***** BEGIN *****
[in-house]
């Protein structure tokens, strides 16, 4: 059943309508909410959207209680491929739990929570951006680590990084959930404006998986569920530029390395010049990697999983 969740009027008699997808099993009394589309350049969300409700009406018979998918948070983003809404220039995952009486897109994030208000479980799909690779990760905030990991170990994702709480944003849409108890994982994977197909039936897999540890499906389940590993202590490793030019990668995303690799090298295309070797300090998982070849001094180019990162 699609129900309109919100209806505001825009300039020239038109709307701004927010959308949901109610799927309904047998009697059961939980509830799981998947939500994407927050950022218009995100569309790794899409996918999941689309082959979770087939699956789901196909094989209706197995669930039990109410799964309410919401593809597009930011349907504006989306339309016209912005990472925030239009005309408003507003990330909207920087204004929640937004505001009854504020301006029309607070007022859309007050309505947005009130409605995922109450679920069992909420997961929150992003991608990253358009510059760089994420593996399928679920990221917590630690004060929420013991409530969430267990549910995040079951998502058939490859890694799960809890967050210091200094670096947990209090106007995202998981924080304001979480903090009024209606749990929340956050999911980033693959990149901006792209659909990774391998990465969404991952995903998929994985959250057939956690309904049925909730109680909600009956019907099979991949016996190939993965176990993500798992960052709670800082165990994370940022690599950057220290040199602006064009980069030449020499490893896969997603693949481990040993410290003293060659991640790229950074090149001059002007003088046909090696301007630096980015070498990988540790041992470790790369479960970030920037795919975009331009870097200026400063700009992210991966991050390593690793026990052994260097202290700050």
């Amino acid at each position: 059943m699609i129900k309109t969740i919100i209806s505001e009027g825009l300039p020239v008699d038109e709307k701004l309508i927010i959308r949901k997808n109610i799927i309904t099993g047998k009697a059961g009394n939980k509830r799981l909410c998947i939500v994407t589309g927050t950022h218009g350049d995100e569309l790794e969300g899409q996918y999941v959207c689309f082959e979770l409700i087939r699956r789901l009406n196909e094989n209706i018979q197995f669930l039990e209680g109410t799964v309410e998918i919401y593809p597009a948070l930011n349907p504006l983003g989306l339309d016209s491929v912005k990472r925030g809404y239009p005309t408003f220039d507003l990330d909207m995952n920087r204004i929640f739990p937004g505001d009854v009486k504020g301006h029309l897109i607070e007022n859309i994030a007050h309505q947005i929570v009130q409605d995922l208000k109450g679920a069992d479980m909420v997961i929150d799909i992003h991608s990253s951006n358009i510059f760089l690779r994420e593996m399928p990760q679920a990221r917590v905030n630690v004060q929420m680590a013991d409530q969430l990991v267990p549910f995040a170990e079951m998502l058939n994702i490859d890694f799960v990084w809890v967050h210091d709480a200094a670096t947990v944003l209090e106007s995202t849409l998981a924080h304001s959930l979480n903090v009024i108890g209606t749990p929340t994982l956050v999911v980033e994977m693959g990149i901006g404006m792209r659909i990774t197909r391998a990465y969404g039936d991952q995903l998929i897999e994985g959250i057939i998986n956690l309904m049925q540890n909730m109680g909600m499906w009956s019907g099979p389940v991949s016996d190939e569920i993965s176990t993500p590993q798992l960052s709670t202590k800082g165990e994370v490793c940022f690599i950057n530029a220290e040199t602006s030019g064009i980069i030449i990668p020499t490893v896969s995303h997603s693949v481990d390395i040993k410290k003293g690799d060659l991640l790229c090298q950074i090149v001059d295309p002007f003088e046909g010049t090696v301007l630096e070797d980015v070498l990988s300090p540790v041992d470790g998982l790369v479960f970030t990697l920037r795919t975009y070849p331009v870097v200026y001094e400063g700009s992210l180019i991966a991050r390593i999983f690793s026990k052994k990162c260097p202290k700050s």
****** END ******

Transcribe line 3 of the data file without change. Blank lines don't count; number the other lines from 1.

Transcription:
């Amino acid at each position: 059943m699609i129900k309109t969740i919100i209806s505001e009027g825009l300039p020239v008699d038109e709307k701004l309508i927010i959308r949901k997808n109610i799927i309904t099993g047998k009697a059961g009394n939980k509830r799981l909410c998947i939500v994407t589309g927050t950022h218009g350049d995100e569309l790794e969300g899409q996918y999941v959207c689309f082959e979770l409700i087939r699956r789901l009406n196909e094989n209706i018979q197995f669930l039990e209680g109410t799964v309410e998918i919401y593809p597009a948070l930011n349907p504006l983003g989306l339309d016209s491929v912005k990472r925030g809404y239009p005309t408003f220039d507003l990330d909207m995952n920087r204004i929640f739990p937004g505001d009854v009486k504020g301006h029309l897109i607070e007022n859309i994030a007050h309505q947005i929570v009130q409605d995922l208000k109450g679920a069992d479980m909420v997961i929150d799909i992003h991608s990253s951006n358009i510059f760089l690779r994420e593996m399928p990760q679920a990221r917590v905030n630690v004060q929420m680590a013991d409530q969430l990991v267990p549910f995040a170990e079951m998502l058939n994702i490859d890694f799960v990084w809890v967050h210091d709480a200094a670096t947990v944003l209090e106007s995202t849409l998981a924080h304001s959930l979480n903090v009024i108890g209606t749990p929340t994982l956050v999911v980033e994977m693959g990149i901006g404006m792209r659909i990774t197909r391998a990465y969404g039936d991952q995903l998929i897999e994985g959250i057939i998986n956690l309904m049925q540890n909730m109680g909600m499906w009956s019907g099979p389940v991949s016996d190939e569920i993965s176990t993500p590993q798992l960052s709670t202590k800082g165990e994370v490793c940022f690599i950057n530029a220290e040199t602006s030019g064009i980069i030449i990668p020499t490893v896969s995303h997603s693949v481990d390395i040993k410290k003293g690799d060659l991640l790229c090298q950074i090149v001059d295309p002007f003088e046909g010049t090696v301007l630096e070797d980015v070498l990988s300090p540790v041992d470790g998982l790369v479960f970030t990697l920037r795919t975009y070849p331009v870097v200026y001094e400063g700009s992210l180019i991966a991050r390593i999983f690793s026990k052994k990162c260097p202290k700050s």